U.S. Secretary of State John Kerry headed back to the Middle East on Thursday, a week after his previous visit ended with Palestinian dissatisfaction over U.S. security ideas for an elusive land-for-peace deal with Israel.
Kerry, who has quipped that his frequent trips to the region have become a commute, planned separate meetings with Palestinian President Mahmoud Abbas and Israeli Prime Minister Benjamin Netanyahu.
It will be the top U.S. diplomat’s ninth visit to Israel since becoming secretary of state in February. Israel and the Palestinians resumed U.S.-brokered peace talks in July after a three-year break, aiming to reach a deal in nine months.
Amid little public sign of progress in the negotiations, Kerry said he had presented Israel and the Palestinians last week with “some thoughts” on security arrangements in any future accord, but gave no details.
A Palestinian source said that a U.S. security proposal last week outlined an Israeli military presence in the Jordan Valley, which is in the occupied West Bank, for 10 years.
Israel has long said it wants to keep a military presence in the Jordan Valley between the West Bank and Jordan, in what would constitute the eastern border of a future Palestinian state.
The Palestinians reject that Israeli stipulation, and on Monday a senior Palestinian official accused Washington of bowing to Israel’s security demands to silence its criticism of world power diplomacy over Iran’s nuclear programme.
Israeli and U.S. officials have signaled that Washington is trying to achieve a framework agreement on all major issues of the decades-old conflict that would be fulfilled in phases, in a nod to Israeli security concerns.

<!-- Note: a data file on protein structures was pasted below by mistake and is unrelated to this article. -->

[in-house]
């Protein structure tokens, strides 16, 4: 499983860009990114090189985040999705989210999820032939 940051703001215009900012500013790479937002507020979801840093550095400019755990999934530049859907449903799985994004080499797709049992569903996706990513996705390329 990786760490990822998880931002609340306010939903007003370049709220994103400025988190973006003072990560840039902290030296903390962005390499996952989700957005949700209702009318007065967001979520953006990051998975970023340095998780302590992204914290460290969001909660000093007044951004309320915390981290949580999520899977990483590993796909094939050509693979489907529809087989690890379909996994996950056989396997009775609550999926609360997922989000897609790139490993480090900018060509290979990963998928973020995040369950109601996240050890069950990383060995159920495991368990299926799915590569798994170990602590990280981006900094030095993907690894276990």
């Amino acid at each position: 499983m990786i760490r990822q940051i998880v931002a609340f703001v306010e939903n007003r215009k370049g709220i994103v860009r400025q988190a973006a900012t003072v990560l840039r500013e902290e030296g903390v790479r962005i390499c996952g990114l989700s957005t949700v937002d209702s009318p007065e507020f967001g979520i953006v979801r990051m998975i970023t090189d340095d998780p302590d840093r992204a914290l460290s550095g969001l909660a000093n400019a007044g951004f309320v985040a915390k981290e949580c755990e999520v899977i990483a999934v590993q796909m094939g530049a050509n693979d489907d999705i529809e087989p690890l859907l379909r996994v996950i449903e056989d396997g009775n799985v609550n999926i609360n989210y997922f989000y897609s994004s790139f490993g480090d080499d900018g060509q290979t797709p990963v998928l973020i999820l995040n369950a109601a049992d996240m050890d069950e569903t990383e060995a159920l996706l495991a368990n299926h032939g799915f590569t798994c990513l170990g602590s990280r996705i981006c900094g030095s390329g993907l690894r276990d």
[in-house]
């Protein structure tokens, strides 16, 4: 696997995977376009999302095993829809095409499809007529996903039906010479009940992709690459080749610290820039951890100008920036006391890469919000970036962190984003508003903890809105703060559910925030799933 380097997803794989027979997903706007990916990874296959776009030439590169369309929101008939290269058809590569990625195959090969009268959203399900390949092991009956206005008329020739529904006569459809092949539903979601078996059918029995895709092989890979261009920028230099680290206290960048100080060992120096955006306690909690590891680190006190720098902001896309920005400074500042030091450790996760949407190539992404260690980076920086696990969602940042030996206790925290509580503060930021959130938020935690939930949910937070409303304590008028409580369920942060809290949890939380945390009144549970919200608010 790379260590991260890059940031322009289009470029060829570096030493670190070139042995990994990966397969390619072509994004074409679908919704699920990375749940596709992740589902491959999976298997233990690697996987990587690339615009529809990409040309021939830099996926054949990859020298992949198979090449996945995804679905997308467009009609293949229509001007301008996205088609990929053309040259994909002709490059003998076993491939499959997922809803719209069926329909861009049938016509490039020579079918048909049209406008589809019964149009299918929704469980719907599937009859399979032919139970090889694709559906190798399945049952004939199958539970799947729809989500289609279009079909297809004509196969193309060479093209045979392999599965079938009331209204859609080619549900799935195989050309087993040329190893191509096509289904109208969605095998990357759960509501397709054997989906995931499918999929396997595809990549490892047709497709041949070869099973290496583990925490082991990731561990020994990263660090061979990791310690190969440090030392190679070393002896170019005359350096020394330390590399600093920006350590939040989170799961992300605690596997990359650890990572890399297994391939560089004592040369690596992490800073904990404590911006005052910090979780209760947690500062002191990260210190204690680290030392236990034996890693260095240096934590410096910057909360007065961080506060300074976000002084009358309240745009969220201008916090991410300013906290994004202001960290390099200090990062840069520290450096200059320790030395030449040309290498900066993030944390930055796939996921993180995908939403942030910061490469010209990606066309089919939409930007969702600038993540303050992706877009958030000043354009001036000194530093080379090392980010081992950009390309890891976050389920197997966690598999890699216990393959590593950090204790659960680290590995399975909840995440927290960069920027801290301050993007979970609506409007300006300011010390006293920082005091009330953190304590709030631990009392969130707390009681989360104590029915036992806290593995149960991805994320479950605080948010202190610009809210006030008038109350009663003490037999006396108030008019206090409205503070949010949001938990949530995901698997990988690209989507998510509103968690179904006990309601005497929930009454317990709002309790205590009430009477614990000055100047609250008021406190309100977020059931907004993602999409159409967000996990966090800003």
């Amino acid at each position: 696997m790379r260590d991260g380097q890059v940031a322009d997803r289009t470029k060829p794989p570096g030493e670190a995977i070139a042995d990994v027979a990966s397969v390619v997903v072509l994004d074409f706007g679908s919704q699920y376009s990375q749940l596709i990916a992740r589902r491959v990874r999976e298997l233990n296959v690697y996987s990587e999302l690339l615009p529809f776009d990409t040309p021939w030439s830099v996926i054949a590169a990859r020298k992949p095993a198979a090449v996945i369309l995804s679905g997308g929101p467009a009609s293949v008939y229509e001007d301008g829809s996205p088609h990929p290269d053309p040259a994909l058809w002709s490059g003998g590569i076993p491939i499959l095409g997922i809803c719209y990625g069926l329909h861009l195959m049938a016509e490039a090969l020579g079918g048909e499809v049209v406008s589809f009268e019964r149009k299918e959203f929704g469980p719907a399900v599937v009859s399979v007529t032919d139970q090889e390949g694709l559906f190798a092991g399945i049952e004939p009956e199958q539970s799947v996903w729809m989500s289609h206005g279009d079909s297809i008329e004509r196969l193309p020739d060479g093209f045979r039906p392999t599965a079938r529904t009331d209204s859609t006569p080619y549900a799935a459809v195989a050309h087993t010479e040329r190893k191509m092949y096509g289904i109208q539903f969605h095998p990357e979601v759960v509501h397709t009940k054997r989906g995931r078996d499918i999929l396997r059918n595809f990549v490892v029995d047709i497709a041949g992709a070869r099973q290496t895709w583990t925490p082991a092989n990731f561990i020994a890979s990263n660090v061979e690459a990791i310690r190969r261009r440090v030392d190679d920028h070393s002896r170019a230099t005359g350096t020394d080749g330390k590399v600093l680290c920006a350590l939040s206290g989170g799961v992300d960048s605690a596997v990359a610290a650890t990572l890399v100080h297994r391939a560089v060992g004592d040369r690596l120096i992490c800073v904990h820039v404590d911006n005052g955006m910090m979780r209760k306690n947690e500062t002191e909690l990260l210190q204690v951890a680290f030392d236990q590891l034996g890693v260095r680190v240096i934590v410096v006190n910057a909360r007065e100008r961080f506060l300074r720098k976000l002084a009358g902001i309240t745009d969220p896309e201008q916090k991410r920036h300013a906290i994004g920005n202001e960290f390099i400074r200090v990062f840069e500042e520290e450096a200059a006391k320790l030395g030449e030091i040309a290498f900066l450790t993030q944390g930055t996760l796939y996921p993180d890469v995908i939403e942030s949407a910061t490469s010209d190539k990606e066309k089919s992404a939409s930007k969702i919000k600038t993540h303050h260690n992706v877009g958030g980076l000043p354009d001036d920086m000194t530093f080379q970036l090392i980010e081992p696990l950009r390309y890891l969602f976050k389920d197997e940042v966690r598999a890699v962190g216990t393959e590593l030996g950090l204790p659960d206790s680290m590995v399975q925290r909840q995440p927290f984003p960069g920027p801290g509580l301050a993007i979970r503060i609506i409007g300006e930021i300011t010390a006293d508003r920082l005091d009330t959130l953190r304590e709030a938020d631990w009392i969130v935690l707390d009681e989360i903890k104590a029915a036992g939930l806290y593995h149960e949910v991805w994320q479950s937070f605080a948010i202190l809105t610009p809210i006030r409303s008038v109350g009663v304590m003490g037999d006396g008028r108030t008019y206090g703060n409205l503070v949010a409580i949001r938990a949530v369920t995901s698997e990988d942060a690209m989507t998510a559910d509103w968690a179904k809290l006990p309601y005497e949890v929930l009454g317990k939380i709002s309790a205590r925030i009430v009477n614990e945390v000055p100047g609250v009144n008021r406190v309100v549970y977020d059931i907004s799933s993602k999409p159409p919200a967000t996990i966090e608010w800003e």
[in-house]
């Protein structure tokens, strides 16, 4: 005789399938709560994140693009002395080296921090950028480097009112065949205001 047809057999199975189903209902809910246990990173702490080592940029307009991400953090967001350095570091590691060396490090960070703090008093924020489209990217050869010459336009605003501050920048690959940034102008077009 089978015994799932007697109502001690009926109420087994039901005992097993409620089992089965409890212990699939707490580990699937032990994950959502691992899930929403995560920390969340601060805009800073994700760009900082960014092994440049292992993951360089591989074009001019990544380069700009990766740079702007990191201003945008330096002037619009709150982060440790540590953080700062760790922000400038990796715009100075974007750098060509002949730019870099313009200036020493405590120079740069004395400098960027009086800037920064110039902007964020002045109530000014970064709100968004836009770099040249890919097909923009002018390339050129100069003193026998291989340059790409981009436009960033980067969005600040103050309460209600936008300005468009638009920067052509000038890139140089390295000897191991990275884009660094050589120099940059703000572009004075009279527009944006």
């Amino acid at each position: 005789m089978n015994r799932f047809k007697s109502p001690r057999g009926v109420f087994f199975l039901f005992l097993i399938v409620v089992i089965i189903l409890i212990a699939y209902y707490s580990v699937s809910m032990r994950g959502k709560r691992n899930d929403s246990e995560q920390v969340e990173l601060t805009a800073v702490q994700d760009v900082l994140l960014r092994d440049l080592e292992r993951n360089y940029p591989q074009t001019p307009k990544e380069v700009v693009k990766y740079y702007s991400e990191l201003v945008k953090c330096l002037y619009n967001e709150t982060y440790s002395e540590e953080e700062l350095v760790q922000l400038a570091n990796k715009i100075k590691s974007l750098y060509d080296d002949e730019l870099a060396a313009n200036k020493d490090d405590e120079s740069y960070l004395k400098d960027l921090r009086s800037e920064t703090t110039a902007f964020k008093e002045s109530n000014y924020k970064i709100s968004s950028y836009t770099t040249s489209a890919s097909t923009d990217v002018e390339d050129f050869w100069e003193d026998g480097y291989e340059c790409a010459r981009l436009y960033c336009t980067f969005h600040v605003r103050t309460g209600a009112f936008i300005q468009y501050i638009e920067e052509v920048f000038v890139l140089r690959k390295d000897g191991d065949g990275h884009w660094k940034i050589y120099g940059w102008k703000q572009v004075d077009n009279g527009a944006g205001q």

Netanyahu has voiced worries that without an Israeli troop presence, Islamist militants could use the West Bank as a launching point for rocket attacks on Israel, much as they have in the Gaza Strip, from which Israel pulled out in 2005.
“Israel’s security and the security of its citizens cannot be placed in the hands of foreign forces or in the hands of electronic means alone,” Israeli Strategic Affairs Minister Yuval Steinitz said on Israel Radio.
“Our security must be in our own hands,” he said. “I know it is hard for (the Palestinians) to swallow but they will have to accept … that Israel has security interests it cannot forgo, and if they want peace, they must make significant compromises.”
In Washington on Saturday, U.S. President Barack Obama said the Palestinians had to recognize there would be a transition period “where the Israeli people cannot expect a replica of Gaza in the West Bank”.
“They (the Palestinians) don’t get everything that they want on Day One. And that creates some political problems for President Abbas, as well,” Obama said.
The Palestinians, who seek a state in the West Bank and Gaza Strip with East Jerusalem as its capital, have long rejected any interim agreement.
But Western-backed Abbas, who has held sway only in the West Bank since his Hamas Islamist rivals seized the Gaza Strip in 2007, has hinted he would agree to a gradual implementation of a final accord. Hamas refuses to recognize Israel.
State Department spokeswoman Jen Psaki said talks on security arrangements would continue during Kerry’s visit but other issues would be discussed as well.
This story "Kerry Returns To Israel To Try To Save Faltering Peace Talks" was written by Reuters.